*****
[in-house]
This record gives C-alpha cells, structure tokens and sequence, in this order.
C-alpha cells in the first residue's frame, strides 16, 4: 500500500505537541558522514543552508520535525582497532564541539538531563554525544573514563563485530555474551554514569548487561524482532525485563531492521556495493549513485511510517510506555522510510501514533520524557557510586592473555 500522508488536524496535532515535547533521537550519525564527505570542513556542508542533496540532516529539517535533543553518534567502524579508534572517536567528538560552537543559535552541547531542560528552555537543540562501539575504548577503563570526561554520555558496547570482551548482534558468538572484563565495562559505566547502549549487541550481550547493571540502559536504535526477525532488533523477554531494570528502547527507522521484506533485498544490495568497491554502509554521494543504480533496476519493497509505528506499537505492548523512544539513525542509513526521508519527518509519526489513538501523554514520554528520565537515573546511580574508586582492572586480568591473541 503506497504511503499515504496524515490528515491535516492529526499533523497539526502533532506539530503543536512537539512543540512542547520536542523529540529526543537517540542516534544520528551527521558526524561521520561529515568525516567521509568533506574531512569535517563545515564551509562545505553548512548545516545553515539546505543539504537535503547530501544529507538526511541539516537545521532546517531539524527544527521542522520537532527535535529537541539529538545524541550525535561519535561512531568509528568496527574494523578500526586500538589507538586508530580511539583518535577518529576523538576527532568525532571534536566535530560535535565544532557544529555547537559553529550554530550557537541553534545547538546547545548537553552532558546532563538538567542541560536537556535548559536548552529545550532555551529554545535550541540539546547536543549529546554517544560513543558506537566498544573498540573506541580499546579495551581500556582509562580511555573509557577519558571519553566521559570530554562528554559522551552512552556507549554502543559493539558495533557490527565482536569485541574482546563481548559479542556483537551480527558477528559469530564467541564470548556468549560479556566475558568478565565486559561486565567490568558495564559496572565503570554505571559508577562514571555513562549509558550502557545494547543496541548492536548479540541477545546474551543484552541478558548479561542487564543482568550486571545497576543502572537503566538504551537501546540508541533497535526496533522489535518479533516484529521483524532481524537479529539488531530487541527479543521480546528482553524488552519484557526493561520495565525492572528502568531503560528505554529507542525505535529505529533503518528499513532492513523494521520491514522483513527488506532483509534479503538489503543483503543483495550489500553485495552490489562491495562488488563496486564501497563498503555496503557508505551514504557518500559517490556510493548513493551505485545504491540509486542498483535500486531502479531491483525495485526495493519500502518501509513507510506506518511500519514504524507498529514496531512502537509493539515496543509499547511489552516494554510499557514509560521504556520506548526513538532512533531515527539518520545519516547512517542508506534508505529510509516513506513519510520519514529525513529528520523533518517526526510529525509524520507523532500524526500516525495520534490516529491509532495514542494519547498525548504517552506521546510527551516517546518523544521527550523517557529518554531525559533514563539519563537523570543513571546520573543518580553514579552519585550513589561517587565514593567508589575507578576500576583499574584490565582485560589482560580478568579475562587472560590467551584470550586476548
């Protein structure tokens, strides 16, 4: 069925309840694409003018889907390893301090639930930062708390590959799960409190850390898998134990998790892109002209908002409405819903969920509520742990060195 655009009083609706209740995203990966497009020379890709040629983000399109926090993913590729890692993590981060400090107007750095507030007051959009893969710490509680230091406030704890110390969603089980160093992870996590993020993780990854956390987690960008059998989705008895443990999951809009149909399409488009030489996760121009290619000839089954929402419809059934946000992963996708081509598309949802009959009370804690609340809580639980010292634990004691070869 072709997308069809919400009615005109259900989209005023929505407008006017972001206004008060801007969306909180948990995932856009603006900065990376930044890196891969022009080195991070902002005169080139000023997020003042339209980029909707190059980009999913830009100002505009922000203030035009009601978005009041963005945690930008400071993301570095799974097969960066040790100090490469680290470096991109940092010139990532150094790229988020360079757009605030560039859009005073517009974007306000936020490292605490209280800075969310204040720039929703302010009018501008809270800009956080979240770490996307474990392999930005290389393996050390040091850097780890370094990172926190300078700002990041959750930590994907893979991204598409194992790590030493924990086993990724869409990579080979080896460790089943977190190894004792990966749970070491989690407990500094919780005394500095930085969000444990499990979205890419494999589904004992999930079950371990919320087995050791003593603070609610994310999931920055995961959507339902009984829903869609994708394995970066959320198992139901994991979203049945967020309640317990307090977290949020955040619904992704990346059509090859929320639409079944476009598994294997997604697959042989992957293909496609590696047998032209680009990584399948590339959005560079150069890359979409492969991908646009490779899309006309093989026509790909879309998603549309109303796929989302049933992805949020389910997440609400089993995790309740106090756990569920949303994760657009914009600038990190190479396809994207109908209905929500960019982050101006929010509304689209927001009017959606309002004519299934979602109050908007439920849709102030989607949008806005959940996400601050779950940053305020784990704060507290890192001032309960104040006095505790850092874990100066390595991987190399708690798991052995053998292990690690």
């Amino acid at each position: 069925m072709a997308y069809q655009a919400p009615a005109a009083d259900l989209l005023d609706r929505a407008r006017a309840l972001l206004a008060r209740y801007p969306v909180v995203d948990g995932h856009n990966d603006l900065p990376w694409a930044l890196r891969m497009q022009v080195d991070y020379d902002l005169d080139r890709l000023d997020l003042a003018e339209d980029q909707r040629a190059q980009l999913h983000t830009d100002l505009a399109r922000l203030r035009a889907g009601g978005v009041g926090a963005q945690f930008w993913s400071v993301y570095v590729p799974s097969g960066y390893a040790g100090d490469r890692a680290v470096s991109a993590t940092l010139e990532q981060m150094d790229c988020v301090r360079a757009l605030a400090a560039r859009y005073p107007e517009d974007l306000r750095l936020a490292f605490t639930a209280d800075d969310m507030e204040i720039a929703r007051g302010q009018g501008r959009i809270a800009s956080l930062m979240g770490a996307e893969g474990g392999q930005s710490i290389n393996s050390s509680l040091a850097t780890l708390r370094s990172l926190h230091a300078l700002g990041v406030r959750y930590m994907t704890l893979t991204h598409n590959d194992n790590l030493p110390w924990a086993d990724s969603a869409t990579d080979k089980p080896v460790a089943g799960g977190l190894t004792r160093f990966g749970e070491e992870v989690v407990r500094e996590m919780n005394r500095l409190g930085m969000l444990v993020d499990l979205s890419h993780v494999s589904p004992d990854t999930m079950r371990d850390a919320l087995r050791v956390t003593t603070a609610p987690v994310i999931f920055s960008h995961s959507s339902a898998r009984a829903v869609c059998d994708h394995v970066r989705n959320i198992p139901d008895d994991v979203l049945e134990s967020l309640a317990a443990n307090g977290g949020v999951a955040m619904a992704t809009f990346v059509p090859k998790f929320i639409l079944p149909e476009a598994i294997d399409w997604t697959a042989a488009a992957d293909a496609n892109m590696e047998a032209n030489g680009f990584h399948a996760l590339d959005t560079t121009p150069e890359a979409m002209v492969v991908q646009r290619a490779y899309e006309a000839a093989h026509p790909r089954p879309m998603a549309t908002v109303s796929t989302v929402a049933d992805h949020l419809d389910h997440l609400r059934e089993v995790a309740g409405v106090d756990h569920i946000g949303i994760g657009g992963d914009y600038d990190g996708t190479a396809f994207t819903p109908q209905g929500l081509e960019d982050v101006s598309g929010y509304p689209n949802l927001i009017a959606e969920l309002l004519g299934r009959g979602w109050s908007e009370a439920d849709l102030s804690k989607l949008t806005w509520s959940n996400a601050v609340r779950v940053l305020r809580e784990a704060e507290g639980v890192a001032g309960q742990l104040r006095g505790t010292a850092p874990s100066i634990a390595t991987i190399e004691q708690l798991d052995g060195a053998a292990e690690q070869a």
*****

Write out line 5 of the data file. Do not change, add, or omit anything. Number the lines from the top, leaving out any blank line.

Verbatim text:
């Amino acid at each position: 069925m072709a997308y069809q655009a919400p009615a005109a009083d259900l989209l005023d609706r929505a407008r006017a309840l972001l206004a008060r209740y801007p969306v909180v995203d948990g995932h856009n990966d603006l900065p990376w694409a930044l890196r891969m497009q022009v080195d991070y020379d902002l005169d080139r890709l000023d997020l003042a003018e339209d980029q909707r040629a190059q980009l999913h983000t830009d100002l505009a399109r922000l203030r035009a889907g009601g978005v009041g926090a963005q945690f930008w993913s400071v993301y570095v590729p799974s097969g960066y390893a040790g100090d490469r890692a680290v470096s991109a993590t940092l010139e990532q981060m150094d790229c988020v301090r360079a757009l605030a400090a560039r859009y005073p107007e517009d974007l306000r750095l936020a490292f605490t639930a209280d800075d969310m507030e204040i720039a929703r007051g302010q009018g501008r959009i809270a800009s956080l930062m979240g770490a996307e893969g474990g392999q930005s710490i290389n393996s050390s509680l040091a850097t780890l708390r370094s990172l926190h230091a300078l700002g990041v406030r959750y930590m994907t704890l893979t991204h598409n590959d194992n790590l030493p110390w924990a086993d990724s969603a869409t990579d080979k089980p080896v460790a089943g799960g977190l190894t004792r160093f990966g749970e070491e992870v989690v407990r500094e996590m919780n005394r500095l409190g930085m969000l444990v993020d499990l979205s890419h993780v494999s589904p004992d990854t999930m079950r371990d850390a919320l087995r050791v956390t003593t603070a609610p987690v994310i999931f920055s960008h995961s959507s339902a898998r009984a829903v869609c059998d994708h394995v970066r989705n959320i198992p139901d008895d994991v979203l049945e134990s967020l309640a317990a443990n307090g977290g949020v999951a955040m619904a992704t809009f990346v059509p090859k998790f929320i639409l079944p149909e476009a598994i294997d399409w997604t697959a042989a488009a992957d293909a496609n892109m590696e047998a032209n030489g680009f990584h399948a996760l590339d959005t560079t121009p150069e890359a979409m002209v492969v991908q646009r290619a490779y899309e006309a000839a093989h026509p790909r089954p879309m998603a549309t908002v109303s796929t989302v929402a049933d992805h949020l419809d389910h997440l609400r059934e089993v995790a309740g409405v106090d756990h569920i946000g949303i994760g657009g992963d914009y600038d990190g996708t190479a396809f994207t819903p109908q209905g929500l081509e960019d982050v101006s598309g929010y509304p689209n949802l927001i009017a959606e969920l309002l004519g299934r009959g979602w109050s908007e009370a439920d849709l102030s804690k989607l949008t806005w509520s959940n996400a601050v609340r779950v940053l305020r809580e784990a704060e507290g639980v890192a001032g309960q742990l104040r006095g505790t010292a850092p874990s100066i634990a390595t991987i190399e004691q708690l798991d052995g060195a053998a292990e690690q070869a």